Flower crowns are my thing. I love making them and I certainly love wearing them. After months of working with Meringue Studio Boudoir and having a couple of booths set up with the Anchorage Downtown Partnership, I’ve had lots of people ask me if I have a tutorial for my flower crowns.
Check all three of our sites this week for costume ideas, décor, music mixes and more.
My flower crowns are no trade secret (although you do have to have a florist business license to acquire the light green floral tape). I’ve been held up by simple technological difficulties (I don’t have a tripod that allows for bird’s eye view).
I asked my husband to figure it out. Five minutes and some duct tape later, he had rigged up a suitable bird’s eye camera. Thanks to The Alaska Life for the free selfie stick — I finally found a non-silly way to use it ;).
Whether you’re dressing up yourself or your little girl this Halloween, there’s no reason you shouldn’t have a fresh flower crown to compliment your fairy costume.
DIY Fresh Flower Crown
- Naturally Coiled Wire
- Stretchy floral tape
- Wire cutters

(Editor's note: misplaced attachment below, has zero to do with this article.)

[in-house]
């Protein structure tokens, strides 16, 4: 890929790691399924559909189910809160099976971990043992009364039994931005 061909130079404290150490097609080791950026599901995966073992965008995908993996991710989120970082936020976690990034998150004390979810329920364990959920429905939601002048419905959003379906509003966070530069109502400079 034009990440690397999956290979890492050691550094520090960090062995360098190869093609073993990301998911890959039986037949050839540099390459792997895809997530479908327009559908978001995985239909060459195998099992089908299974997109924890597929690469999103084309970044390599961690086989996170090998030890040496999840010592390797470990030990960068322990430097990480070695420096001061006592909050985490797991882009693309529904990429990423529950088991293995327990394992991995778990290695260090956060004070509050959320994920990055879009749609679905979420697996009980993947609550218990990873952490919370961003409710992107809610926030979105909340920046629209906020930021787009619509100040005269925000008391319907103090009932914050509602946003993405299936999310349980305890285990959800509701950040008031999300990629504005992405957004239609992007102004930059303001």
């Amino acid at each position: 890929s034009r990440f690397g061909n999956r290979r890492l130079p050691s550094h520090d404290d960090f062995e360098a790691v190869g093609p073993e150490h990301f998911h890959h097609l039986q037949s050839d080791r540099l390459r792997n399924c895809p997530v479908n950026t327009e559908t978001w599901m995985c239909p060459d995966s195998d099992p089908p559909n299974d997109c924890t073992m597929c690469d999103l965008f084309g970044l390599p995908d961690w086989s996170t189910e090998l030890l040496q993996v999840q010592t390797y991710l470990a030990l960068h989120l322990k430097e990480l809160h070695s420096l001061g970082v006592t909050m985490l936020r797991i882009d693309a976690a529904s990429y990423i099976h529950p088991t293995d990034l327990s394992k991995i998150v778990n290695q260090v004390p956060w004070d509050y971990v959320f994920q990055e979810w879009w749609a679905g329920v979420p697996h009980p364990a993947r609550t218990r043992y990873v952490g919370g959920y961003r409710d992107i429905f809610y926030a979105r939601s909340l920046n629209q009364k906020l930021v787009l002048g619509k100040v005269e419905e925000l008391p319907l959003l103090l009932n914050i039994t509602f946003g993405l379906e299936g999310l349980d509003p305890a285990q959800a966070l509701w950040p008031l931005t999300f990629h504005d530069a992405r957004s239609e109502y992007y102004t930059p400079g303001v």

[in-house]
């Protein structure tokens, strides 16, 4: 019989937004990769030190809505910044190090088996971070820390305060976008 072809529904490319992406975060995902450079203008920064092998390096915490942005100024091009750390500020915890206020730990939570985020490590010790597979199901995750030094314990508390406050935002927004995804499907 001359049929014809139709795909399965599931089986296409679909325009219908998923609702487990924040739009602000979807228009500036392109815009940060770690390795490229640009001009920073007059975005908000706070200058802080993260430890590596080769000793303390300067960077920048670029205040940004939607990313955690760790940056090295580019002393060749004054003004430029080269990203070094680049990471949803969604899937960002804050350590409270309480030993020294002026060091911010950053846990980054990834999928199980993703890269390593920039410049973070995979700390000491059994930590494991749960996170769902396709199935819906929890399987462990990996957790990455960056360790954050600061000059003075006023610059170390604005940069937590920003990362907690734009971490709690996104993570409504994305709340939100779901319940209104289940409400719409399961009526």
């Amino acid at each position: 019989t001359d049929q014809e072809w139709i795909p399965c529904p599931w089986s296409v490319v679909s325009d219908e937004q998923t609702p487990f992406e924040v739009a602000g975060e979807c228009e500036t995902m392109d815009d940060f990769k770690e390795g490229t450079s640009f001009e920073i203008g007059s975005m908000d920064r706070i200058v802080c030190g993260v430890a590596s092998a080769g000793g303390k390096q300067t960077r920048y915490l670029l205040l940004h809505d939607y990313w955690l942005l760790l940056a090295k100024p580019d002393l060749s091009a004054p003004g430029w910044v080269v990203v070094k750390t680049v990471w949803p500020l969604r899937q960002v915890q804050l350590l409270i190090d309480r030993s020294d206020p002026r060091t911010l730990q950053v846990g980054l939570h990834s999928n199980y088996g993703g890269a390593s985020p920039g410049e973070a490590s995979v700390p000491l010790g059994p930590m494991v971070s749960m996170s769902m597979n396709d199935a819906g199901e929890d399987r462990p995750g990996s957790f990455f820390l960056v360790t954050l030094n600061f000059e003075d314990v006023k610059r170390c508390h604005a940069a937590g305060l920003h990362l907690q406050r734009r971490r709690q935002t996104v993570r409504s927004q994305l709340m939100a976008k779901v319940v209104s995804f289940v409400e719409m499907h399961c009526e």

- Flowers and greens (in this tutorial I used chrysanthemums, alstroemeria, eucalyptus, and saladago)
Measure your wire around your head and cut the wire with four inches extra length.
Tear off pieces of floral tape about six inches long. You’ll need several, but I usually tear off five at a time.
In this time lapse video I show you how I construct a partial crown, which is worn off to the side. I usually start in the middle of the wire and work my way toward the edge. If you want a full flower crown, start about three inches from one end and work your way toward the other end.
Prepare your flowers and greens by leaving two inches of stem remaining. Trim away any excess leaves or buds.
Starting at the middle of the crown, lay a green against the wire and tightly wrap the tape around it, working your way down the stem. Add a new flower to the wire and position it to cover the first wrapped stem. Tightly wrap this stem with the floral tape.
Work your way down the wire, positioning the flowers and greens in a herringbone fashion. I usually wrap a green tilting toward the left, then a flower tilting toward the right, a flower tilting toward the left and a green tilting toward the right.
Use your best judgment to nestle greens and flowers together. Pay attention to the natural curve of each flower and place them so they are featured in a pleasing way.
When you have about three inches remaining on the wire, stop adding more flowers. Wrap the ends of the wire around each other so it fits your head well.
Store in the fridge whenever you’re not wearing it. It should last for a few days.
Here is a one-minute time lapse of my making a flower crown. Pretty neat! View the long version here.